Recently, I have started going to an art class group on Fridays, my regular day off.
I was looking for an art class that I could join, and to be honest this wasn’t quite what I had in mind. I had in mind a group where we might paint something 3-dimensional – a still life, or a life model – but at this group we are asked to work on a piece over 10 weeks (2 hrs/wk), in a venue used for other things in between, and so we must choose a photograph or drawing to reproduce. And, as this is my first term, I have been started out on pencils, rather than paint.
It wasn’t quite what I was looking for, and at first I was undecided whether or not I would continue beyond the first term. But I have come to enjoy this point in my week, and to value the class for several reasons, including (but not restricted to) the following:
The class creates a predictable pattern in my week. Predictable patterns matter, because they anchor our lives in such a way as to ensure that life is manageable in those times when life is at its most unpredictable: when circumstances hit us hard and without warning. Even spontaneity requires the structure having certain predictable patterns provides, because it is not possible to be spontaneous if one is battling with a chaotic lifestyle.
Drawing focuses my attention in time and space. Everything slows down until I am fully present. Of course, worry has always got in the way of people living in the present; but in the age of the smart phone, we can split ourselves into not really being present, not really alive, in multiple locations at once – like horcruxes, for those familiar with Harry Potter. Indeed, with a smart phone it is almost impossible not to live in this way, which has both gain and cost; and if the phone is to be a tool rather than a task-master, it will take intentional resistance.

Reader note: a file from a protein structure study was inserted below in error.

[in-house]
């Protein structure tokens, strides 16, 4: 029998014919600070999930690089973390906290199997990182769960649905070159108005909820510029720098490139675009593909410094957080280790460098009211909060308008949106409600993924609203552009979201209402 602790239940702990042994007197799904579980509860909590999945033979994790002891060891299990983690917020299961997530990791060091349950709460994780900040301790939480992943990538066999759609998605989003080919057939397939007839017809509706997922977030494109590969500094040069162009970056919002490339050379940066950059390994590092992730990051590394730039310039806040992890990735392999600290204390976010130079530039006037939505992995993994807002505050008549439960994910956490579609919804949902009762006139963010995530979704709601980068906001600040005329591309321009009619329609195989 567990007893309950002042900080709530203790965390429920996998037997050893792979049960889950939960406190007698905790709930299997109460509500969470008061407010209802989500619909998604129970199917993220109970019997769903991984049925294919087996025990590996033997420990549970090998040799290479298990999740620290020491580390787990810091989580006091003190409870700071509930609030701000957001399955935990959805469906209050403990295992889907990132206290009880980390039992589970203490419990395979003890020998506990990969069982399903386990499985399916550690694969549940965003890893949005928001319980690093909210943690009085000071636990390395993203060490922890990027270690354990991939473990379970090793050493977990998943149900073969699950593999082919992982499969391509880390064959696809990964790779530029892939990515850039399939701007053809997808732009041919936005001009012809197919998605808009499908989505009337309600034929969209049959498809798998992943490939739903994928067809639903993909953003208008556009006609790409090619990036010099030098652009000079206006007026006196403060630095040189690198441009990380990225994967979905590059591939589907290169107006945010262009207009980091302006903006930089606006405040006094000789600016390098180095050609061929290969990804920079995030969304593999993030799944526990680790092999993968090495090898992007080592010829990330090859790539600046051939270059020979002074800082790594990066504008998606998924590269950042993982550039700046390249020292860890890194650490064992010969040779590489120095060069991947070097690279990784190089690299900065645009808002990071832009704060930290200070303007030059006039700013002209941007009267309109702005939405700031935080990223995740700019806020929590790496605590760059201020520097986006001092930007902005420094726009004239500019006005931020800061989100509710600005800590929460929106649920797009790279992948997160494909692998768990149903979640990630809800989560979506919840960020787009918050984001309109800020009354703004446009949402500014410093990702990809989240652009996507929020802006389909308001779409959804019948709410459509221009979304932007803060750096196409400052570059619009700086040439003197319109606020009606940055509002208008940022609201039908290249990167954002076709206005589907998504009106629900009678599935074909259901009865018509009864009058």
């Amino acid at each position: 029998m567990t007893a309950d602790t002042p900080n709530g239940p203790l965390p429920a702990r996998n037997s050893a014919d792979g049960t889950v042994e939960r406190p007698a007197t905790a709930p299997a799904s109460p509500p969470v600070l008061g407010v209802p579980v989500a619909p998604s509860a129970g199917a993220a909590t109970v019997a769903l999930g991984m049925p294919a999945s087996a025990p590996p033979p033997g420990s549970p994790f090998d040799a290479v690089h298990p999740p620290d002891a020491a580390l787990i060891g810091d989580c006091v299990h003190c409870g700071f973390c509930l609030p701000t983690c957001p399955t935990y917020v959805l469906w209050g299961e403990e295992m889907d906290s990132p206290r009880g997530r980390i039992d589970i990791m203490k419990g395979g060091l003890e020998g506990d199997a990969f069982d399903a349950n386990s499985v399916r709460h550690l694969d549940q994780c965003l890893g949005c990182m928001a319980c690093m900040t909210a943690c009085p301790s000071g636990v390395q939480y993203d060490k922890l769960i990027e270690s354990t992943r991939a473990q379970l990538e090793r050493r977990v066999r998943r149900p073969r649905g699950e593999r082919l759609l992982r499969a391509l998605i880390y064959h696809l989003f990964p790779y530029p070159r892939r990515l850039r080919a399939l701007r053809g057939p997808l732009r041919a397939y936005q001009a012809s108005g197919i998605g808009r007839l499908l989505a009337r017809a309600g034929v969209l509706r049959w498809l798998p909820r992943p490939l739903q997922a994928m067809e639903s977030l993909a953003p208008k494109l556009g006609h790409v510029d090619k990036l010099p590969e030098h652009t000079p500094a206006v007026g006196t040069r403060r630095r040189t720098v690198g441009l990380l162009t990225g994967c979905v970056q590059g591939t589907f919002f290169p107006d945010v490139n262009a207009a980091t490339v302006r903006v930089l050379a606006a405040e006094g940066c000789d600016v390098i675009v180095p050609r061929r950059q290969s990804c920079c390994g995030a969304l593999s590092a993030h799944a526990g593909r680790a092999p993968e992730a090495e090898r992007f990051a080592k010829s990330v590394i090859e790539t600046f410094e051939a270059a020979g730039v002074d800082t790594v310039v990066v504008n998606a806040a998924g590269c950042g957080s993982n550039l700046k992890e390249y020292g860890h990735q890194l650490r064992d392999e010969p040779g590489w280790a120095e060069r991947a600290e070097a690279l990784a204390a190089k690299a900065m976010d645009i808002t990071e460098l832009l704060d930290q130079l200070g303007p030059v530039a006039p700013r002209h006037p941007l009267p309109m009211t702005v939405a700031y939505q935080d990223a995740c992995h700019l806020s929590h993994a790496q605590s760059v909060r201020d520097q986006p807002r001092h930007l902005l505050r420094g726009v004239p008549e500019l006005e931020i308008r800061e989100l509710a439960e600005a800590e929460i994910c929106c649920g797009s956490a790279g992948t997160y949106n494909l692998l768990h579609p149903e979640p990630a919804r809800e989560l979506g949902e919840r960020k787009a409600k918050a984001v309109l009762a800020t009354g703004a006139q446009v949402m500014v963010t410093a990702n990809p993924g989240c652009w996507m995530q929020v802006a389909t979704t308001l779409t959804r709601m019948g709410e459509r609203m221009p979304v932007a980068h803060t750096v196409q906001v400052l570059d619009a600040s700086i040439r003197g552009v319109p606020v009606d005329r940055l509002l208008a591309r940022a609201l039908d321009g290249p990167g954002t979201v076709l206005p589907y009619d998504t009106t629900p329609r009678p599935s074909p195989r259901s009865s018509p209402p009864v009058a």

Related to this, drawing also focuses my attention on detail, on looking at what is – and seeking to represent that accurately – rather than what I expect to see or think that I should be seeing. An intentional resistance to ‘lazy looking.’ Again, we are conditioned to look lazily, giving just enough of our attention to confirm our prejudices. Especially when it comes to other people. So the discipline of ‘close looking’ – like the discipline of presence and the discipline of predictable patterns – is a theological discipline.
I am not good at these disciplines. That is why I value, and indeed need, my Friday art class.